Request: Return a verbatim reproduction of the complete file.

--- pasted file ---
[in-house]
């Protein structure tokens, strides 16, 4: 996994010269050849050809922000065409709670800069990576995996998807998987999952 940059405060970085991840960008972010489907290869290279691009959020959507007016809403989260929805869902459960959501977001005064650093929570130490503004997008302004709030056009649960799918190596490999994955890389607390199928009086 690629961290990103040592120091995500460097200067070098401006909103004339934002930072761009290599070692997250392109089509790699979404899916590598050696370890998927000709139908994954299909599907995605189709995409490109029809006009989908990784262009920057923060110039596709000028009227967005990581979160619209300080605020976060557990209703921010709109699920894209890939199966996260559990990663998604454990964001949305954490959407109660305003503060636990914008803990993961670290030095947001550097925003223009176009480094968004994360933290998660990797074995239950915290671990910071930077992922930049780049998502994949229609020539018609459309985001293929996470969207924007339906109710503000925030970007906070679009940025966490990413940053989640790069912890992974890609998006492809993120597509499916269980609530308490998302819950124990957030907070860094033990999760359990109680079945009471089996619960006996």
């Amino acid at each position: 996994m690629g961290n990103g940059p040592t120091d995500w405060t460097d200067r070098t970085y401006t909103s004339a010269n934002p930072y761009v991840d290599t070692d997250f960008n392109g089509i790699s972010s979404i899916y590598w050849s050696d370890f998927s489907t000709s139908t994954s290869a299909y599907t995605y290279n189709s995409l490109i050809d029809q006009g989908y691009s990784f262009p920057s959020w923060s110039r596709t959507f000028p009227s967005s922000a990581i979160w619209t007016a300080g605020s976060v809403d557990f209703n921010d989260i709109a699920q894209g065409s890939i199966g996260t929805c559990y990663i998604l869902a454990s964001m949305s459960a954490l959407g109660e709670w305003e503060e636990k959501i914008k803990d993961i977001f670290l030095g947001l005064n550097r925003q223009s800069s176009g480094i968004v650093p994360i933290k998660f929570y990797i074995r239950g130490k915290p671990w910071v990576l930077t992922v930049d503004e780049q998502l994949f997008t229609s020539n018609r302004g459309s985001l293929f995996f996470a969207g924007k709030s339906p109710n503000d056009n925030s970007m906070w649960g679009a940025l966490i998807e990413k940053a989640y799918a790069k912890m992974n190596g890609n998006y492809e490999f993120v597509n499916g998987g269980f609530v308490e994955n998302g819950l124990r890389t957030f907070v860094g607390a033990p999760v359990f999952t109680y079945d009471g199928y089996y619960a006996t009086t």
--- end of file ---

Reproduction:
[in-house]
């Protein structure tokens, strides 16, 4: 996994010269050849050809922000065409709670800069990576995996998807998987999952 940059405060970085991840960008972010489907290869290279691009959020959507007016809403989260929805869902459960959501977001005064650093929570130490503004997008302004709030056009649960799918190596490999994955890389607390199928009086 690629961290990103040592120091995500460097200067070098401006909103004339934002930072761009290599070692997250392109089509790699979404899916590598050696370890998927000709139908994954299909599907995605189709995409490109029809006009989908990784262009920057923060110039596709000028009227967005990581979160619209300080605020976060557990209703921010709109699920894209890939199966996260559990990663998604454990964001949305954490959407109660305003503060636990914008803990993961670290030095947001550097925003223009176009480094968004994360933290998660990797074995239950915290671990910071930077992922930049780049998502994949229609020539018609459309985001293929996470969207924007339906109710503000925030970007906070679009940025966490990413940053989640790069912890992974890609998006492809993120597509499916269980609530308490998302819950124990957030907070860094033990999760359990109680079945009471089996619960006996």
């Amino acid at each position: 996994m690629g961290n990103g940059p040592t120091d995500w405060t460097d200067r070098t970085y401006t909103s004339a010269n934002p930072y761009v991840d290599t070692d997250f960008n392109g089509i790699s972010s979404i899916y590598w050849s050696d370890f998927s489907t000709s139908t994954s290869a299909y599907t995605y290279n189709s995409l490109i050809d029809q006009g989908y691009s990784f262009p920057s959020w923060s110039r596709t959507f000028p009227s967005s922000a990581i979160w619209t007016a300080g605020s976060v809403d557990f209703n921010d989260i709109a699920q894209g065409s890939i199966g996260t929805c559990y990663i998604l869902a454990s964001m949305s459960a954490l959407g109660e709670w305003e503060e636990k959501i914008k803990d993961i977001f670290l030095g947001l005064n550097r925003q223009s800069s176009g480094i968004v650093p994360i933290k998660f929570y990797i074995r239950g130490k915290p671990w910071v990576l930077t992922v930049d503004e780049q998502l994949f997008t229609s020539n018609r302004g459309s985001l293929f995996f996470a969207g924007k709030s339906p109710n503000d056009n925030s970007m906070w649960g679009a940025l966490i998807e990413k940053a989640y799918a790069k912890m992974n190596g890609n998006y492809e490999f993120v597509n499916g998987g269980f609530v308490e994955n998302g819950l124990r890389t957030f907070v860094g607390a033990p999760v359990f999952t109680y079945d009471g199928y089996y619960a006996t009086t």